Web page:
Medieval II: Total War is a brilliant game but there are a few things, mostly recurring complaints with the Total War series, which could have been better. Some will point to the fact that the series hasn’t really advanced a great deal since Rome: Total War and in some ways that’s a fair point. Naval battles are still carried out automatically, which is disappointing as many gamers have been asking for the ability to have control over them. It’s still not possible to play an online campaign. If you want a multiplayer game you’re left with the real-time battles. This has been a complaint with the series ever since Shogun: Total War, so it’s frustrating to be saying the same thing six years later. You’ve always been able to auto-resolve a battle but in all of the previous Total War games the system has never felt fair. Battles that should be won quite easily can go against you, which leaves you feeling like you can’t trust the AI to handle it, which is a shame as sometimes you just want to play the campaign map and not have to get involved with full scale battles.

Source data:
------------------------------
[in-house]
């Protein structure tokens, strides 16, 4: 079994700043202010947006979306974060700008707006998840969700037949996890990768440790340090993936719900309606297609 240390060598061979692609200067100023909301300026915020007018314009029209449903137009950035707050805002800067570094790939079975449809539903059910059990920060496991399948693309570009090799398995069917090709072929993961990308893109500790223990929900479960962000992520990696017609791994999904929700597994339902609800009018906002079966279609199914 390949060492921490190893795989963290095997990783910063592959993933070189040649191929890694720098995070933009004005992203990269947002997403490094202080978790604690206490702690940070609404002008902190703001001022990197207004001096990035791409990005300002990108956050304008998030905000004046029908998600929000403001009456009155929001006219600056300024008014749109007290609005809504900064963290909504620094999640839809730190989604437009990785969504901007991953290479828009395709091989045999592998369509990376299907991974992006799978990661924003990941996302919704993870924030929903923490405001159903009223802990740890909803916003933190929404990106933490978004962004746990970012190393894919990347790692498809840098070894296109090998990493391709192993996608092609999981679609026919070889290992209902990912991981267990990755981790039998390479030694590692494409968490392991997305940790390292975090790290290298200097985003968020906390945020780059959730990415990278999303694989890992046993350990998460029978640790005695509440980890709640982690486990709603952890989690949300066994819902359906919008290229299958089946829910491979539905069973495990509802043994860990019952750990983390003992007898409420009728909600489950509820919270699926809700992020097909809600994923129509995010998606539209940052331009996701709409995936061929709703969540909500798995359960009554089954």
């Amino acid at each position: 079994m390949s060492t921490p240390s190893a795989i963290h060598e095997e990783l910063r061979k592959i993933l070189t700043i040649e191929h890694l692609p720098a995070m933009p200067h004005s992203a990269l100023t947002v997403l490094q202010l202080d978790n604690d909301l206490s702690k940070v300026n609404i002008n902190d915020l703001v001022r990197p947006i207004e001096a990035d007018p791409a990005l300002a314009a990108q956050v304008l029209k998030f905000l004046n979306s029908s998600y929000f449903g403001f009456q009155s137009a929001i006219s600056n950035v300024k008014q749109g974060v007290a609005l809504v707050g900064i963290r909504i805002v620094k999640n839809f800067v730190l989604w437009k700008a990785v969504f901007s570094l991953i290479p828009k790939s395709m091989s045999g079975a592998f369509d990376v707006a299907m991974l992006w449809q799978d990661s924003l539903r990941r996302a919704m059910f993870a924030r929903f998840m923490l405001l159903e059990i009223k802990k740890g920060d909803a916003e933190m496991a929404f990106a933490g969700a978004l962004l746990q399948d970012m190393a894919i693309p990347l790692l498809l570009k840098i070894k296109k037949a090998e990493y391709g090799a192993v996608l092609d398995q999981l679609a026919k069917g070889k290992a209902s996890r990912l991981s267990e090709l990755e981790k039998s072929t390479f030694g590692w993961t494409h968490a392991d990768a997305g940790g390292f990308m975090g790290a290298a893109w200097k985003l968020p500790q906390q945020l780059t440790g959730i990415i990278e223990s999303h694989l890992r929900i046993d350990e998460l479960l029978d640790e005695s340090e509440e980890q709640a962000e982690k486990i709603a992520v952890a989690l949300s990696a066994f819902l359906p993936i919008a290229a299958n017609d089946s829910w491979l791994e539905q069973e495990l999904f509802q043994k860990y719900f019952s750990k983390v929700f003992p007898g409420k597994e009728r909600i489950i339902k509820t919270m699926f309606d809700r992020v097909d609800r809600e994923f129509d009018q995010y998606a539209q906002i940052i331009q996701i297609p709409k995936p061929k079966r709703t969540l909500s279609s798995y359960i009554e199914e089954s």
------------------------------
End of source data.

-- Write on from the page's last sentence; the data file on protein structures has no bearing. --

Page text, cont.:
Since Medieval: Total War was released the series has moved from being partially 3D to being in full 3D and the difference in quality between Medieval: Total War and Medieval II: Total War is quite fantastic. For a start the units you move around the campaign map are now animated (as in Rome: Total War) instead of being static, board game-like, pieces. The campaign map is pretty much of the same quality as the one found in Rome: Total War and as in that game, you’ll see the changing of the seasons. In winter, for example, you’ll see snow on the various locations on the map. The battlefield looks as good as ever and here the detail has definitely increased. The various units all look better and animate more impressively. Watching a battle, you’ll notice that your men seem like individuals (in regards to their behaviour and appearance) and not simply clones of each other. The battles look superb. I was also surprised at how well the game performs. I was expecting the battles, in particular, to be something of a slideshow but this wasn’t the case and for the most part the frame rate remained smooth even in hectic battles.